December 16, 2010
Caroline Tolsdorf christened
Congratulations to Marie and Ryan Holder on the birth of their second daughter, Katherine Wakefield Holder. What a gift for the couple, Alex, Doris Cochran and Ree and Rook Moore for Christmas!
Caroline Slayden Tolsdorf, infant of Bea and Drew Tolsdorf of Jackson, was christened Sunday morning at the First Presbyterian Church with Rev. Dr. Milton Winter performing the service. Alex McCrosky and Ann Yager Hamlin, along with her parents Robert and Mary, of Danville, Ky., were here for the blessed event. Ann and Chuckie Pringle of Gulfport, Dr. Charles Pringle and Rosemary and Steve Procunier, all of Jackson, also attended.
The couple hosted a small gathering of friends and family after the celebration. Guests were treated to an abundance of brunch food. The cake was designed especially for this event by Burk’s Bakery in Danville. Other sweets were provided by Twisted Sifters, which is also in Danville.
Sweet Caroline joined the ranks of her mom, uncle and grandparents by being christened in the First Presbyterian Church. She has a long list of those who love her and will look forward to seeing her again soon!
Becky Cupp travelled to Knoxville, Tenn., over the weekend to attend graduation at the University of Tennessee, where her grandson, Trey Fitch, received his diploma.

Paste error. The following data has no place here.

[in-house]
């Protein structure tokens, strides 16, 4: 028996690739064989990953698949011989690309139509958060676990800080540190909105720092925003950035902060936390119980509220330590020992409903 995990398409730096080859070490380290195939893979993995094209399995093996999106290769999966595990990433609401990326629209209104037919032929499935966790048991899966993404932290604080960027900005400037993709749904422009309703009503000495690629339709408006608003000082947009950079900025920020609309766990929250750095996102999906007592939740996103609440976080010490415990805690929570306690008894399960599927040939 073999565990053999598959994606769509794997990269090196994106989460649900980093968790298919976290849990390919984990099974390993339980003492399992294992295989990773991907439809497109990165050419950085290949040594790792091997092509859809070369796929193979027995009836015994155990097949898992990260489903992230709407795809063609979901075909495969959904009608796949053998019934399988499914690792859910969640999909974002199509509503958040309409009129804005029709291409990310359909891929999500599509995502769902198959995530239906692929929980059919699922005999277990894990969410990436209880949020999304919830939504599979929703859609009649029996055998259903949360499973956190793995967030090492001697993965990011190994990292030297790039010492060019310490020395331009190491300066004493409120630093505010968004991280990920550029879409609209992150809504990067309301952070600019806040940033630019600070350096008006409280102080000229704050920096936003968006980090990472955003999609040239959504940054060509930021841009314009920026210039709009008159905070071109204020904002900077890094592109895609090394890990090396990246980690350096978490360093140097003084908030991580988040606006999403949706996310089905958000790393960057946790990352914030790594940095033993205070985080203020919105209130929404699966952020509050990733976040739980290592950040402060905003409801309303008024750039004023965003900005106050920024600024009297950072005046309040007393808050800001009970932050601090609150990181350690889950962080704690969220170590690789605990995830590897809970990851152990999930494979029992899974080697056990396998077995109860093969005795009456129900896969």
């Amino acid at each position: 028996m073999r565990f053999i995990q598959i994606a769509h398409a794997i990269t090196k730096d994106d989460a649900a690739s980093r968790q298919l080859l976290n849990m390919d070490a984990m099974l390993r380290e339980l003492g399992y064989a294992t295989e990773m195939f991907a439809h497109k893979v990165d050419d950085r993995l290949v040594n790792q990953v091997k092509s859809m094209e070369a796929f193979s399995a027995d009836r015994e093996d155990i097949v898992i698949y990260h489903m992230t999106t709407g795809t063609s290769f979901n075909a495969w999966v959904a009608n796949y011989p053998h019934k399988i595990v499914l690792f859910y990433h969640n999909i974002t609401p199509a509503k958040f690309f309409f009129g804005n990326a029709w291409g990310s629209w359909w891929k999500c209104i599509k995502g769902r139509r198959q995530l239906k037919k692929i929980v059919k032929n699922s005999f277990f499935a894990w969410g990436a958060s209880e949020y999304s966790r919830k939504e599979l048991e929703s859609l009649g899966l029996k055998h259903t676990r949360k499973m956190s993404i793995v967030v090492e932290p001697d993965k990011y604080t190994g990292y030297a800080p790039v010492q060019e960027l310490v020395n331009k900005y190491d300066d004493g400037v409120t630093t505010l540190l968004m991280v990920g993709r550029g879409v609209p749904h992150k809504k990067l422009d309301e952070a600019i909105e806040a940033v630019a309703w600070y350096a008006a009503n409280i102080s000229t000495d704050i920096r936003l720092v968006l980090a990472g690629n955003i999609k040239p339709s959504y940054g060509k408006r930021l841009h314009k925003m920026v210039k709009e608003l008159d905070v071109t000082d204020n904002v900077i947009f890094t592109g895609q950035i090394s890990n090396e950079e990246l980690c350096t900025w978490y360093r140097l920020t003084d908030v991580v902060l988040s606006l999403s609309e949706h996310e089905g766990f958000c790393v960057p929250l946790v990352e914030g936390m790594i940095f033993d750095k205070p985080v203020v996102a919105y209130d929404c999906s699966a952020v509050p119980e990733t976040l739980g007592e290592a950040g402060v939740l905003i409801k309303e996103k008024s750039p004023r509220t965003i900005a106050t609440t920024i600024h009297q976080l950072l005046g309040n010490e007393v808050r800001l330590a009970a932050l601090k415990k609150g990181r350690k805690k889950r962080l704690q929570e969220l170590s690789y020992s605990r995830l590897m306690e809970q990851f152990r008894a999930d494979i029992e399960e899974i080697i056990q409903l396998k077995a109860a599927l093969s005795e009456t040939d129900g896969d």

The rush is on with a little over a week left until Christmas! Be a Holly Shopper and support your local businesses for those special items you need on your list! Check with stores around the square and beyond for those unique gifts. “The Perfect Block” is right in our midst!
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Remembering Christmases past
Christmas greetings to those who love Holly Springs and to those who don’t!
Christmas is my favorite time of the year. Everybody puts on their best side everyday everywhere they go. I remember when I was a child and the Baptist church was a major part of my life. We had parties in the church - family dinners, G.A. parties, BYPU parties and invited all of our friends with denominations having nothing to do with it. We all believed in Jesus. When I was in the seventh grade, the Presbyterians, Egbert and Blanton Jones, John E. Anderson, Doc Cochran and others invited us over to their Christmas party in the historic basement of the church (where Grant had a stable). I had never been there before and it was a memorable occasion. From that time on, the Presbyterian church entertained the town’s young people. We didn’t miss the Christmas parade as we had never had one. Santa Claus we never saw. He was the elusive magic man at the North Pole.
I remember it was always cold (I loved it), but Mary Walker said in 1934 that Christmas Day was hot and they wore short sleeves. At home the heat was from wood-burning fireplaces. The wood-burning, big fat stove in the kitchen burned stovewood too. I ate breakfast later than some of my family so I had toast and hot chocolate, using the open oven door as my table. However, many times we had huge breakfasts on the dining room table.